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Title: Studies in cardiovascular epidemiology in Scotland
Author: Murphy, Niamh
Awarding Body: University of Glasgow
Current Institution: University of Glasgow
Date of Award: 2007
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Aim: The aim of this study was to describe the epidemiology of important cardiovascular diseases (including angina, AMI, acute coronary syndromes, heart failure, atrial fibrillation and obesity) in Scotland using routinely available sources of data as well as data available from the Renfrew Paisley study. Objectives: To report on the incidence, prevalence, primary care burden and prescribing practices of heart failure, angina and atrial fibrillation in Scotland and explore socioeconomic disparities. To examine trends in population hospitalisation rates for suspected acute coronary syndromes and short and long-term outcome following a hospitalisation with an acute coronary syndromes between 1990 and 2000. To examine between hospital variability in 30 day survival following an admission to hospital in Scotland with an acute myocardial infarction. To examine the long-term cardiovascular consequences of angina and of obesity in the Renfrew Paisley study. Results: I have shown that angina is a common condition, more so in men than in women. Deprived individuals are more likely to have angina but are less likely to consult their general practitioner. Guideline recommended treatments for angina are underused in women and the elderly. I also showed that heart failure is a common condition especially in older people. In the elderly, the community burden of heart failure is at least as great as that of angina or hypertension. People with heart failure have a high rate of concomitant respiratory tract infection. Compared with affluent patients, socioeconomically deprived individuals are 44% more likely to develop heart failure, but 23% less likely to see their general practitioner on an ongoing basis. Drugs proven to improve survival in heart failure are used less frequently in elderly patients and in women however prescribed therapy does not differ across socioeconomic gradients. I similarly showed that atrial fibrillation is a common condition, more so in men than in women. In contrast with heart failure and angina deprived individuals are less likely to have atrial fibrillation. As for heart failure and angina, recommended treatments for atrial fibrillation are underused in women and the elderly. I have also shown that the pattern of emergency admissions with heart disease to Scottish hospitals has changed dramatically over recent years. Conclusion: I have demonstrated the potential of using data from the Continuous Morbidity Recording in General Practice Scheme to examine the epidemiology and prescribing practices of conditions in primary care and explore socioeconomic discrepancies. I have also demonstrated the potential of using data from the Linked Scottish Morbidity Recording Scheme to examine trends in hospitalisations and outcome for diseases and explore inter-hospital variability in outcome. I have also used the Renfrew-Paisley study to examine the effect of baseline obesity or angina on long term cardiovascular hospitalisations and deaths.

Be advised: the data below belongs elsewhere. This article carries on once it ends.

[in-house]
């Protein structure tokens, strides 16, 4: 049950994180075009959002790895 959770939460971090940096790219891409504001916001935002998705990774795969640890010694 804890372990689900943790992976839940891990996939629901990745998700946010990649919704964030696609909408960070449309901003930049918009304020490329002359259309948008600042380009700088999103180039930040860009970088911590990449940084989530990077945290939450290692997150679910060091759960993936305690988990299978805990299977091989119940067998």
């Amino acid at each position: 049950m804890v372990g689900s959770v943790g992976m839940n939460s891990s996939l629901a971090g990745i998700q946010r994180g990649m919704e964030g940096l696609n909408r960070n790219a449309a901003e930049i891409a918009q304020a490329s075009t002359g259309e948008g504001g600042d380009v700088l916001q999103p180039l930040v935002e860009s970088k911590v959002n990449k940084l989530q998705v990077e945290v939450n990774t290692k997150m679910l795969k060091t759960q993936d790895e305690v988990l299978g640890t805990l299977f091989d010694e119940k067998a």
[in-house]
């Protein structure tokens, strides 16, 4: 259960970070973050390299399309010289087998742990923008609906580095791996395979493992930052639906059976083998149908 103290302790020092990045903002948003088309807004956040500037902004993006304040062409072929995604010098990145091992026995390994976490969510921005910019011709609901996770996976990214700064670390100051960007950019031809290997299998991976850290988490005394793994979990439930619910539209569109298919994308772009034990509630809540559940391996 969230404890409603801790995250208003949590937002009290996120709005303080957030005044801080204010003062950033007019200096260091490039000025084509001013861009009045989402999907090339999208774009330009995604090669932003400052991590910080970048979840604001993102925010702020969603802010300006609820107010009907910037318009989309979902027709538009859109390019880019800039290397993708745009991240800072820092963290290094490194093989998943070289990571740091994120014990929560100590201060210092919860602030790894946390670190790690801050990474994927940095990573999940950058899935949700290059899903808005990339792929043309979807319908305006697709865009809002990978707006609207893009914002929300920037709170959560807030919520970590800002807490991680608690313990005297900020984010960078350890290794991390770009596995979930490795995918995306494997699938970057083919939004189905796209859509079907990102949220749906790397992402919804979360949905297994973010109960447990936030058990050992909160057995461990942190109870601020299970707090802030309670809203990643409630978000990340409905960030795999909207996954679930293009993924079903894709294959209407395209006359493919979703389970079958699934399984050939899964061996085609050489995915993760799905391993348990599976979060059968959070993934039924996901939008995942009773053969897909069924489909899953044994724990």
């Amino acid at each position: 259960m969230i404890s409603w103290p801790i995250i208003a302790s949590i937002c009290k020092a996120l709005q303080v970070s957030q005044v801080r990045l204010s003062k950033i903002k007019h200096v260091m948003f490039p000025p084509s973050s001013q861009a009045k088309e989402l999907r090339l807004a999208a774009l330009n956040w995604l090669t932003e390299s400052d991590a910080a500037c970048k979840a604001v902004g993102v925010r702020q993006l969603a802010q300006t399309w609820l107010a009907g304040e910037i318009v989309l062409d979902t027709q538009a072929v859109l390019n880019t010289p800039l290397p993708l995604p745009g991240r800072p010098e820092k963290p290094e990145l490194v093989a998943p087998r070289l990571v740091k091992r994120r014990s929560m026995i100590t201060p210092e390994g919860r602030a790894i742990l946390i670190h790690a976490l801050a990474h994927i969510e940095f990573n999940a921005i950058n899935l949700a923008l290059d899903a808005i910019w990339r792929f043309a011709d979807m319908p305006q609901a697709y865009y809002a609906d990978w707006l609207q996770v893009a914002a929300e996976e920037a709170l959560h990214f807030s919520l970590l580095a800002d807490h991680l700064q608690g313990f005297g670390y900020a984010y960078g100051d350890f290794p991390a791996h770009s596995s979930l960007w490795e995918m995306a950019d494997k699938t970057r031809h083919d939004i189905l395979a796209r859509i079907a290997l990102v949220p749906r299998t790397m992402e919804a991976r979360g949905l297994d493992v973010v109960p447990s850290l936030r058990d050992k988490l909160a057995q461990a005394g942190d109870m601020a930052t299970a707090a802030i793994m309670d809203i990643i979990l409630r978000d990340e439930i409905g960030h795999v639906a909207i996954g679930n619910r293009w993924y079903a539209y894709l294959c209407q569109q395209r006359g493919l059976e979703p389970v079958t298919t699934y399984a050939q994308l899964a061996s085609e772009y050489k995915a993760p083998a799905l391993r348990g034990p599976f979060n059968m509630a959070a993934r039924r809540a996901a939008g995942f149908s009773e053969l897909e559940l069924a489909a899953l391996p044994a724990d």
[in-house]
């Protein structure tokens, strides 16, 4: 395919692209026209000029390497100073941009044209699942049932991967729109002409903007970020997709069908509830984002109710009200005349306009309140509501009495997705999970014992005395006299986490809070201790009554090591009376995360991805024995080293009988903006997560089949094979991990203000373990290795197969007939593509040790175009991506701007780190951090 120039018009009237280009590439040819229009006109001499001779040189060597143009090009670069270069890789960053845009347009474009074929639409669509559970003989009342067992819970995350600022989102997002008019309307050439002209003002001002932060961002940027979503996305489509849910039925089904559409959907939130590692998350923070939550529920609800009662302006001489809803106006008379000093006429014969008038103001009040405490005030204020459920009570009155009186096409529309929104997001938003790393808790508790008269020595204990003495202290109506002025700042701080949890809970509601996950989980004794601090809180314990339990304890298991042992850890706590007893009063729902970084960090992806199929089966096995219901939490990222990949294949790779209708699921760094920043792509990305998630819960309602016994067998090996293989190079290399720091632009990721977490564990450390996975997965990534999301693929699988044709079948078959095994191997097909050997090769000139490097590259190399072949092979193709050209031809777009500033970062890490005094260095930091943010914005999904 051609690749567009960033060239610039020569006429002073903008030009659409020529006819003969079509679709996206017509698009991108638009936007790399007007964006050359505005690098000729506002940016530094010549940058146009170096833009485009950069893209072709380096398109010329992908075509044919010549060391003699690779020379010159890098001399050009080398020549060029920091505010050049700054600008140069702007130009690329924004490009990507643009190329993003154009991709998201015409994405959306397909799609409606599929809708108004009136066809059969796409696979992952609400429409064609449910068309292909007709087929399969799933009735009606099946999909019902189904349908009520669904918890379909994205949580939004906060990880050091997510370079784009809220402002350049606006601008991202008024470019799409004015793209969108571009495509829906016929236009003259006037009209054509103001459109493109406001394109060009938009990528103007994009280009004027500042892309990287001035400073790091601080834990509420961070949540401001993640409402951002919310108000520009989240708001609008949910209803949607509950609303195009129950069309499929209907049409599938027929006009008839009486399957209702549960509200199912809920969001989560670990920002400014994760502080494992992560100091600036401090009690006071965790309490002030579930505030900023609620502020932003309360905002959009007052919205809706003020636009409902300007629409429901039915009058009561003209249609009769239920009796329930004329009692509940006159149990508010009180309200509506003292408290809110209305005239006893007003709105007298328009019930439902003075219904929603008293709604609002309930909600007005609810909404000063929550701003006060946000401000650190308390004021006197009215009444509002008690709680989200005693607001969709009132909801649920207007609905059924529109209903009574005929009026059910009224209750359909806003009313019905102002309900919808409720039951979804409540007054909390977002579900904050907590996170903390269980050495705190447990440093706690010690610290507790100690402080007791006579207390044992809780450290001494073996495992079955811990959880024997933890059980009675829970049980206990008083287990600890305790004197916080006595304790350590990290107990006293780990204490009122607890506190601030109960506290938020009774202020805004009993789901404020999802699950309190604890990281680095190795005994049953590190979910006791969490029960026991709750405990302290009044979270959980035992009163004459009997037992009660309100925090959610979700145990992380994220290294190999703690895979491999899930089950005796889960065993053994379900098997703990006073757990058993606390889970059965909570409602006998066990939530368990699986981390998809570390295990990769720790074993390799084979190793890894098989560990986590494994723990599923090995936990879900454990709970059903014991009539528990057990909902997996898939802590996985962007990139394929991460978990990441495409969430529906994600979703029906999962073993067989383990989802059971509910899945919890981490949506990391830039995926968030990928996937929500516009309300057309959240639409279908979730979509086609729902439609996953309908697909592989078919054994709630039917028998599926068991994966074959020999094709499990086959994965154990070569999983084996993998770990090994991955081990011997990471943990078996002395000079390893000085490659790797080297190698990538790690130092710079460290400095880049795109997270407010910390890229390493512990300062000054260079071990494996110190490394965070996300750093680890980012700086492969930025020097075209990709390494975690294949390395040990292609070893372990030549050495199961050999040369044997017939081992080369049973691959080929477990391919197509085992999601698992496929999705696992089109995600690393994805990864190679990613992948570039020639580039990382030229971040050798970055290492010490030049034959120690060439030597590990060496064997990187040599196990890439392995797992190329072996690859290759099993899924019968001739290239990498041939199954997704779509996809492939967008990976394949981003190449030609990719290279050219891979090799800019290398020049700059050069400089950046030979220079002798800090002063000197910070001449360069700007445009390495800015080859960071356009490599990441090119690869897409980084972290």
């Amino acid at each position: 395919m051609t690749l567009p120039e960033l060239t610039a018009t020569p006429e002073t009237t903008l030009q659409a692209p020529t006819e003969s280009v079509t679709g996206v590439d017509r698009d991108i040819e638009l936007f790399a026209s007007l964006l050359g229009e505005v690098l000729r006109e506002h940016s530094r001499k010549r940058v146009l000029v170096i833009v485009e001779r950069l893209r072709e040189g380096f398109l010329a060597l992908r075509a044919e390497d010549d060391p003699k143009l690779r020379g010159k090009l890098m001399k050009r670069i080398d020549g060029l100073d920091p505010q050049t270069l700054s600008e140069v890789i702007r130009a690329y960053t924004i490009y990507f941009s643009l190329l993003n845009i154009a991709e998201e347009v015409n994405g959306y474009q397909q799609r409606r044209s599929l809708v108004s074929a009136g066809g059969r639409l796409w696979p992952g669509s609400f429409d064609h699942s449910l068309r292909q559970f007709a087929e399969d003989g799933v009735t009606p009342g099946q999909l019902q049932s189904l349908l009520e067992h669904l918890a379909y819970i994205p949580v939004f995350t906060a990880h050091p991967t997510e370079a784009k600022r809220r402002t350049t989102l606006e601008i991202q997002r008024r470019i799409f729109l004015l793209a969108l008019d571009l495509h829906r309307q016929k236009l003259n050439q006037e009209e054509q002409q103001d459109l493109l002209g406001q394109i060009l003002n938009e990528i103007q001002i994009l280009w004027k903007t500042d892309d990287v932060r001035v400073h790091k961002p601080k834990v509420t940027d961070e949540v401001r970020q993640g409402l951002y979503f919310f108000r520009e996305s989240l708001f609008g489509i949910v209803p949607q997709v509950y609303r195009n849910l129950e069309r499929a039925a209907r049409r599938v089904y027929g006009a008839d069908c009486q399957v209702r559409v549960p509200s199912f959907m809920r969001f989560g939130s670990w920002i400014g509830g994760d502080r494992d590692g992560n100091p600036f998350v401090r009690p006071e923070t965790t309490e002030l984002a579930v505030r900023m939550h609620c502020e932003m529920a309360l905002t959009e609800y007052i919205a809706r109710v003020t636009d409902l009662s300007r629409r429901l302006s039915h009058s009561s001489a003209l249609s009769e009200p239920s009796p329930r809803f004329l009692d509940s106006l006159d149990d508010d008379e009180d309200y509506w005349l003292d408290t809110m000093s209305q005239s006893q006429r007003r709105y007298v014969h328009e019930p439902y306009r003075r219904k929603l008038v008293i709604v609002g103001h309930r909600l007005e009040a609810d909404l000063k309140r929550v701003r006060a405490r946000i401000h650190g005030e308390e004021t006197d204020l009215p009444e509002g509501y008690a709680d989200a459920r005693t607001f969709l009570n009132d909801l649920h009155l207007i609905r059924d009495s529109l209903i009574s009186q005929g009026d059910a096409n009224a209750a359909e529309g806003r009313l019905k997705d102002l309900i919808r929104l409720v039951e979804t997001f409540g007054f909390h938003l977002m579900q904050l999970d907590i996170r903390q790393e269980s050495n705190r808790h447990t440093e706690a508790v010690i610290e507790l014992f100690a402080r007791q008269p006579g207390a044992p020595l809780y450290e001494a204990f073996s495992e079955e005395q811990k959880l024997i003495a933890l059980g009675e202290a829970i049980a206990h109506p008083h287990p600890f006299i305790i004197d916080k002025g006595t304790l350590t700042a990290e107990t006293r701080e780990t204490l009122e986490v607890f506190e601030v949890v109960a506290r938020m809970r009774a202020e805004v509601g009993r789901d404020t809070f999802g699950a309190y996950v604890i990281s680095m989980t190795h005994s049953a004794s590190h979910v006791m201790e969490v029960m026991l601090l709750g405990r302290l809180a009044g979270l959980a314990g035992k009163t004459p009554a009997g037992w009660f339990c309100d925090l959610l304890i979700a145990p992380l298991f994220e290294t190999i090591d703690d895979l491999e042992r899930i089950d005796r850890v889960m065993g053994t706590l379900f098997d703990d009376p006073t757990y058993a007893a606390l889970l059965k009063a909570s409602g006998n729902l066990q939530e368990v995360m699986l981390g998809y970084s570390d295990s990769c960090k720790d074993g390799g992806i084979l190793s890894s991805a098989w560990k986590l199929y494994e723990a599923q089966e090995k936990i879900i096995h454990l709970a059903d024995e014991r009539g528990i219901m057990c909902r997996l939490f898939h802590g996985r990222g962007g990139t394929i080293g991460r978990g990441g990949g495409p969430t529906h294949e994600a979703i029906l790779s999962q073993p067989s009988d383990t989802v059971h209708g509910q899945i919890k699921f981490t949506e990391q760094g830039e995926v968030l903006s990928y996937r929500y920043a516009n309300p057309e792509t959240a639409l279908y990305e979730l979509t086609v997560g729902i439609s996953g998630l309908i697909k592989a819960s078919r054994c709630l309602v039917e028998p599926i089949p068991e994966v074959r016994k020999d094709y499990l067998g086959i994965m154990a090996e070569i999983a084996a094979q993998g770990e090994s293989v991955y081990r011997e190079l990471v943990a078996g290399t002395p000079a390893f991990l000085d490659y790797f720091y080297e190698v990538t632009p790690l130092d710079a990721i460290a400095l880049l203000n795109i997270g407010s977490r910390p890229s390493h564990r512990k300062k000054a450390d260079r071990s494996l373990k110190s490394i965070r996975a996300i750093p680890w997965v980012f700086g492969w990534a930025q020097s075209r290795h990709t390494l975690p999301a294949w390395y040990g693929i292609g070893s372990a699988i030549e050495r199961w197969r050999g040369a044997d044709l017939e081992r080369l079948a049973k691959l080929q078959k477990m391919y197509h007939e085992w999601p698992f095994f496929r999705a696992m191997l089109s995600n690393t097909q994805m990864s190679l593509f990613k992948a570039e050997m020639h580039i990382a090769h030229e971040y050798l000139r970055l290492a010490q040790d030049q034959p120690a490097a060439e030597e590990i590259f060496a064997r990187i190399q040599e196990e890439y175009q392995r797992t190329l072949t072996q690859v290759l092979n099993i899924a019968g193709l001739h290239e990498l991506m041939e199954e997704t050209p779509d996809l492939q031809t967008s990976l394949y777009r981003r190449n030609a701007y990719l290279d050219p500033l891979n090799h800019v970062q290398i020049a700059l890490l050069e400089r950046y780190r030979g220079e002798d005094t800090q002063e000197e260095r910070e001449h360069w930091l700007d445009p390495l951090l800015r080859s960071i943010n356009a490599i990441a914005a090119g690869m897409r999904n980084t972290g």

Supervisor: Not available Sponsor: Not available
Qualification Name: Thesis (Ph.D.) Qualification Level: Doctoral